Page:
2002 “Forests of Pleasure and Pain: Gendered Practices of Labor and Livelihood in the Forests of Kumaon Himalayas, India.” Gender, Place, and Culture. Volume 9, No.3.

2000 “Regimes of Control, Strategies of Access: Practices of Property and Community in Uttarakhand Himalayas, India.” In Agrarian Environments: Resources, Representations, and Rule in India. Arun Agrawal & K. Sivaramakrishnan (Eds.) Duke University Press. Durham, NC.

1997 “The ‘New Traditionalist’ Discourse of Indian Environmentalism." Journal of Peasant Studies with Subir Sinha and Brian Greenberg. Volume 24, No. 3, April 1997. pp. 65 - 99.


Journal Articles

Publication
Year

Shubhra Gururani (2019) Cities in a world of villages: agrarian urbanism and the making of India’s urbanizing frontiers, Urban Geography, DOI: 10.1080/02723638.2019.1670569

2019

Approach to Teaching


At the graduate level, I teach Anthropology 5190/ Sociology 6315/ Geography 5325 ANTH Cultural Politics of the Environment and Development. The central question that guides this graduate seminar is: what constitutes environmental politics, locally and globally? Closely related to this are the questions: what constitutes nature/s, how is such a profoundly unstable entity called nature produced and reproduced in everyday life, what are the symbolic and material contestations that underlie the politics of nature and (re)make nature, how are meanings assigned, and nature remembered, in diverse yet historically and geographically specific ways. In the last decade, there has been a vast body of writings on the politics of nature, broadly conceived, and encompasses a range of theoretical perspectives. While ‘political ecology’ has emerged as the new eclectic constellation of theoretical approaches, it too has its limitations and is embroiled in some of the fundamental essentialisms that inform the debates on natures. In this course, in order to move away from an understanding of ‘natures’ as a mere social, political, and economic backdrop, we will draw on recent debates in cultural geography, anthropology, cultural studies, and science studies and adopt a cultural politics perspective that explores how hybrids of nature and culture variously called ‘socionatures’ or ‘cybernatures’ are discursively constituted. Given that there are competing interpretations and often very high and multiple stakes in understanding/representing environmental loss, claims, and knowledges, the questions of identity, territory, and meanings have increasingly become central to the cultural politics of environment and development. Attentive to the historical, political economic, and cultural discourses and practices that constitute these environmental contestations, the emphasis in the course will be to look at the struggles over nature as struggles over place, identity, meanings, representations, and livelihoods. At the undergraduate level, I will teach ANTH 4440 3.0 The Anthropology of the City.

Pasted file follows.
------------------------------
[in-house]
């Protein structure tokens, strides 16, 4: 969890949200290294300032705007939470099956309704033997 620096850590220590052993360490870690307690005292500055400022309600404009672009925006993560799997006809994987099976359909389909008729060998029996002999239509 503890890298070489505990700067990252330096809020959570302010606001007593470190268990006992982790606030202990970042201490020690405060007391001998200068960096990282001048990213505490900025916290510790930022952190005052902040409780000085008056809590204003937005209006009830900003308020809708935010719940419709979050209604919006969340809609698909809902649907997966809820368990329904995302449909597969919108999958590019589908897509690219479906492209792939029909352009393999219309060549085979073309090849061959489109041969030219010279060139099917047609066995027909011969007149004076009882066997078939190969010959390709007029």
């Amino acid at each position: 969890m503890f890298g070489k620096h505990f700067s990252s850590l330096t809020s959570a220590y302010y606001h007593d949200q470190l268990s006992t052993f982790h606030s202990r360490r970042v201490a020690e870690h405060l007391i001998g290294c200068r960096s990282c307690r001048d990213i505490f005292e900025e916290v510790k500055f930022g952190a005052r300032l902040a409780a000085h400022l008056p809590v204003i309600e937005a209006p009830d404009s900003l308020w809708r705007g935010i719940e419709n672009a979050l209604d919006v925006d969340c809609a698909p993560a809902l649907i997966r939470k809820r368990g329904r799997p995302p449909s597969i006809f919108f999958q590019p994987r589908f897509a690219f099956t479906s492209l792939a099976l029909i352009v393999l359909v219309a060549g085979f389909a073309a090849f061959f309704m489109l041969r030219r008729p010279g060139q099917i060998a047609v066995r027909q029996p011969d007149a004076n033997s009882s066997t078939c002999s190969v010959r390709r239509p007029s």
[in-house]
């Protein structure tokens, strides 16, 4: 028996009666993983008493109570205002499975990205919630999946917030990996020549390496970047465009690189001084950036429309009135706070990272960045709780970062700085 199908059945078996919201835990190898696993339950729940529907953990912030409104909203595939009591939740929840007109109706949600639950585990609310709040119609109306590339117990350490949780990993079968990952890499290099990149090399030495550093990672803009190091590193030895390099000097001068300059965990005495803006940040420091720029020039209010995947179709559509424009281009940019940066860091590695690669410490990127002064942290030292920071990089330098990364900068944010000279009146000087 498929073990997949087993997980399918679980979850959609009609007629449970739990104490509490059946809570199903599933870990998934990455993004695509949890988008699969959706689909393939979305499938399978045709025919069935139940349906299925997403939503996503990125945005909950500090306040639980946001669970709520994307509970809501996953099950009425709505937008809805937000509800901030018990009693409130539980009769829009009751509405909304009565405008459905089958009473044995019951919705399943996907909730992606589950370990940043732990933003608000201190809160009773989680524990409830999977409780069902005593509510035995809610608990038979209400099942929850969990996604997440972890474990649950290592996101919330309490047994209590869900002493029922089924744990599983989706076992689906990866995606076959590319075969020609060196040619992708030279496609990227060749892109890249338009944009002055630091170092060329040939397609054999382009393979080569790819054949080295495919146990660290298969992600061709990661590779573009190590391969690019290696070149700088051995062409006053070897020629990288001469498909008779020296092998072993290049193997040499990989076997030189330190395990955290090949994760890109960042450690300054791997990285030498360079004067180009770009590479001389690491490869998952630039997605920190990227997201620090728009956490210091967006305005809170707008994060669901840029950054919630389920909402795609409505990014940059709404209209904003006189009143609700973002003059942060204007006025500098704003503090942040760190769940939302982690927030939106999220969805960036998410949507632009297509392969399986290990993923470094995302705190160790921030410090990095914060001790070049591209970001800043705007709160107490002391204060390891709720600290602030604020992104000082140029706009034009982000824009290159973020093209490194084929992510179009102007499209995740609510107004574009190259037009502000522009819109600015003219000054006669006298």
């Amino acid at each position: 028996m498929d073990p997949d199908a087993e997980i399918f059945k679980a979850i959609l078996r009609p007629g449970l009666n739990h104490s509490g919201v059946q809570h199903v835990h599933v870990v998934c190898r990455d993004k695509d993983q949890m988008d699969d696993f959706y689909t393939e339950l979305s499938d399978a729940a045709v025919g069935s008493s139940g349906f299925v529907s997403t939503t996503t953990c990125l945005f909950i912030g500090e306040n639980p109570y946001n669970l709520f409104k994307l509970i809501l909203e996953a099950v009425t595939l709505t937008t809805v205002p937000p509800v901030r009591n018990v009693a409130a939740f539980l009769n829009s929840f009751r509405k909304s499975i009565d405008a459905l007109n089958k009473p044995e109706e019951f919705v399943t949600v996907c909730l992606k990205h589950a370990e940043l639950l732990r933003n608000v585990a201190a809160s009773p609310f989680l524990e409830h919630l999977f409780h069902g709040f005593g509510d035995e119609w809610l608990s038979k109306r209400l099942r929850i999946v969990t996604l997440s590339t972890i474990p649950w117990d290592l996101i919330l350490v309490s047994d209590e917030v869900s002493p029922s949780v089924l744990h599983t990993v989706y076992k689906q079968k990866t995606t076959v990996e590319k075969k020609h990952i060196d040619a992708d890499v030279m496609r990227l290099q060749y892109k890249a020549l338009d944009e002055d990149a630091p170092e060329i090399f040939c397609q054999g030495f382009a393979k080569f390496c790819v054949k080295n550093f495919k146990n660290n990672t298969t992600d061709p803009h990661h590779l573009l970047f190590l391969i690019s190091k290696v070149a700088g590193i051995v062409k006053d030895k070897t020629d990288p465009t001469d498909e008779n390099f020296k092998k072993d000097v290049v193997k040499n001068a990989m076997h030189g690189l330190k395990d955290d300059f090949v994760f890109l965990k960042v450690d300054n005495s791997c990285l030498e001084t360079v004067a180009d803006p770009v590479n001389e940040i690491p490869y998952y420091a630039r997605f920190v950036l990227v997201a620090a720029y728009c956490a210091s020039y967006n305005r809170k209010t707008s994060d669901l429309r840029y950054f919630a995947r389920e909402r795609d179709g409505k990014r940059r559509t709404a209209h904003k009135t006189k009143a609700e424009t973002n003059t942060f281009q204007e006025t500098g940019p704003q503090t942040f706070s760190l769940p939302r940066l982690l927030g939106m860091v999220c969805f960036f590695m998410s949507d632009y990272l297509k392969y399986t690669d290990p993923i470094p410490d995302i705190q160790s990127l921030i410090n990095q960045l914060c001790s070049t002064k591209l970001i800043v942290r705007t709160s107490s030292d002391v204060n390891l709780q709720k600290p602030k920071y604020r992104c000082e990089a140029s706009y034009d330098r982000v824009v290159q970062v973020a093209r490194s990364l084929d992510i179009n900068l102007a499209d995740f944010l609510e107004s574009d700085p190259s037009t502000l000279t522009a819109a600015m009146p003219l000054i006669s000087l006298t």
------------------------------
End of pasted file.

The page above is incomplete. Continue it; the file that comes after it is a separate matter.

Current Courses

Term Course Number Section Title Type
Fall/Winter 2020 AP/ANTH4130 6.0 A The Professional Anthropologist SEMR


Upcoming Courses

Term Course Number Section Title Type
Fall/Winter 2020 AP/ANTH4130 6.0 A The Professional Anthropologist SEMR